Skip to main content



New Best Practices for Post-Pandemic Fleet Operations

In March 2020, longtime fleet professional and UFP editorial advisory board member Matt Gilliland was tasked to lead Nebraska Public Power District’s (NPPD) Infectious Disease Prevention and Control response team.

Gilliland’s team helped develop new COVID-19 policies and practices for the entire organization to reduce the risk and spread of infections and minimize operational disruptions from illness.

UFP recently spoke with Gilliland, NPPD’s director of operations support, to learn about some of the changes his response team recommended for the fleet department that employs 12 people and oversees about 1,200 total fleet assets. Specifically, we talked about the new fleet practices developed in the past year that he believes will likely continue beyond the pandemic.

He highlighted these three changes.

1. Enhanced communication with vendors.
While NPPD handles the service on aerial devices and other hydraulic equipment in-house, it outsources most of its chassis maintenance.

“Nebraska is a big state. And it just doesn’t make sense to have somebody drive 500 miles to put a serpentine belt on. So, we rely on the local retail garages. We have what we call preferred providers established regionally. You stay in-network to get your vehicle worked on – kind of like a PPO plan in health care,” Gilliland said.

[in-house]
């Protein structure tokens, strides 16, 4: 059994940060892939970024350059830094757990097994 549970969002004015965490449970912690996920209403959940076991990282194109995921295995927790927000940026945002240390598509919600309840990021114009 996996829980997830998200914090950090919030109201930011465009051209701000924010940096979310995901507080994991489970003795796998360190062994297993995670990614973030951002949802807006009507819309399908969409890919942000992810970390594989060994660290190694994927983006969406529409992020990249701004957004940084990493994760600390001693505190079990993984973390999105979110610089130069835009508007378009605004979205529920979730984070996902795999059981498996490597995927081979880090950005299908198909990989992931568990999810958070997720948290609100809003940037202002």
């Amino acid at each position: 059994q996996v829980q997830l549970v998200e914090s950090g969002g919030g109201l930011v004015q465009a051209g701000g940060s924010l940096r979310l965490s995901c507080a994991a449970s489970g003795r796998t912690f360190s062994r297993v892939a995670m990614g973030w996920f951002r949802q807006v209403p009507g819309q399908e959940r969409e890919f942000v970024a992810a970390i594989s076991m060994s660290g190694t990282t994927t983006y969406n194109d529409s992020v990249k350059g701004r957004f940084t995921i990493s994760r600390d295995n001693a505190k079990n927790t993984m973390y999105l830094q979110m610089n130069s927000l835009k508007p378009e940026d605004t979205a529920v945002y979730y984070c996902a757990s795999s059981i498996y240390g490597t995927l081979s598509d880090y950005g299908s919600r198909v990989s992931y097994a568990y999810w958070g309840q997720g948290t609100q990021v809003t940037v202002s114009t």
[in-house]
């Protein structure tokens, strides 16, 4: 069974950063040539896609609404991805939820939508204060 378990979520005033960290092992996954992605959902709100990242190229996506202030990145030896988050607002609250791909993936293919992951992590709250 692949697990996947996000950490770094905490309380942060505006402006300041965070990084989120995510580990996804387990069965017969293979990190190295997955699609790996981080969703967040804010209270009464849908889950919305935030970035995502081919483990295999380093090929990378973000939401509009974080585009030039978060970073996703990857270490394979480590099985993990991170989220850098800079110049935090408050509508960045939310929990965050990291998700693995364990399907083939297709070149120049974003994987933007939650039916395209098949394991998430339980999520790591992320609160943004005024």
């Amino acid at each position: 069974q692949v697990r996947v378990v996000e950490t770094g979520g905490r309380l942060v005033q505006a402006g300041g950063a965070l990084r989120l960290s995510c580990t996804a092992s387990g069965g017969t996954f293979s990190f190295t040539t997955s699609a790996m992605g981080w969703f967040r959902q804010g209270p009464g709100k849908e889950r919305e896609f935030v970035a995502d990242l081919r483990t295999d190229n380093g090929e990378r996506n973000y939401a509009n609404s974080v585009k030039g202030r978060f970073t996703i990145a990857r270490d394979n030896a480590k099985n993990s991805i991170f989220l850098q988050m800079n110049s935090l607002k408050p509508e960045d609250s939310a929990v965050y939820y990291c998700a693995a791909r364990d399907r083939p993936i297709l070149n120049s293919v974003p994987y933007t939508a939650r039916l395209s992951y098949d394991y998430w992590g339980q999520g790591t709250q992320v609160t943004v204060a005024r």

But as economic lockdowns began across the globe in the spring of 2020, supply chain issues emerged for local garages, making it harder for them to maintain sufficient parts and supplies inventory to serve their customers.

So, NPPD worked closely with those vendors to help ensure the shops had enough supplies, especially since the utility needed to request additional services – like deep cleaning – in response to the pandemic.

NPPD also needed to change how they got the vehicles to the shop.

“The challenge was that about 80% of the time, we rely on the vendor to do the pickup and delivery,” Gilliland said. “So, we had to revisit that entire process at each location because how do you get [the vendor representative] in and out of the vehicle without coming in contact with NPPD staff? We had to coordinate with vendors to make all that work so that they didn’t contact our employees.”

How did the vehicle pickup and delivery process change?

“A lot of after-hours pickups,” Gilliland said. “We had to pay a little extra. We had to do some Saturday and Sunday pickups with the vendor after hours. That meant some adaptation on their part and our part with gate access levels. Sometimes we had to issue temporary badges because, if the building was closed, no one was there to open the gate. We had to go through the automated gate processes to make sure those vendors had the credentials to get in and out after hours.”

The upside of having to re-evaluate and adjust these processes during the pandemic?

“We enhanced our communication with our vendors. We had a lot more interaction with them. And that’s something we want to continue,” Gilliland said. “They were in what I would almost call a cruise-control mode, where they got comfortable with us, and our employees were comfortable with them. And expectations might be different from one location to another. But what this situation offered us was the opportunity to shore up how we communicate our expectations with vendors – what we want to be done to our vehicles and how we want those things done. And then standardize those expectations across all of our locations.”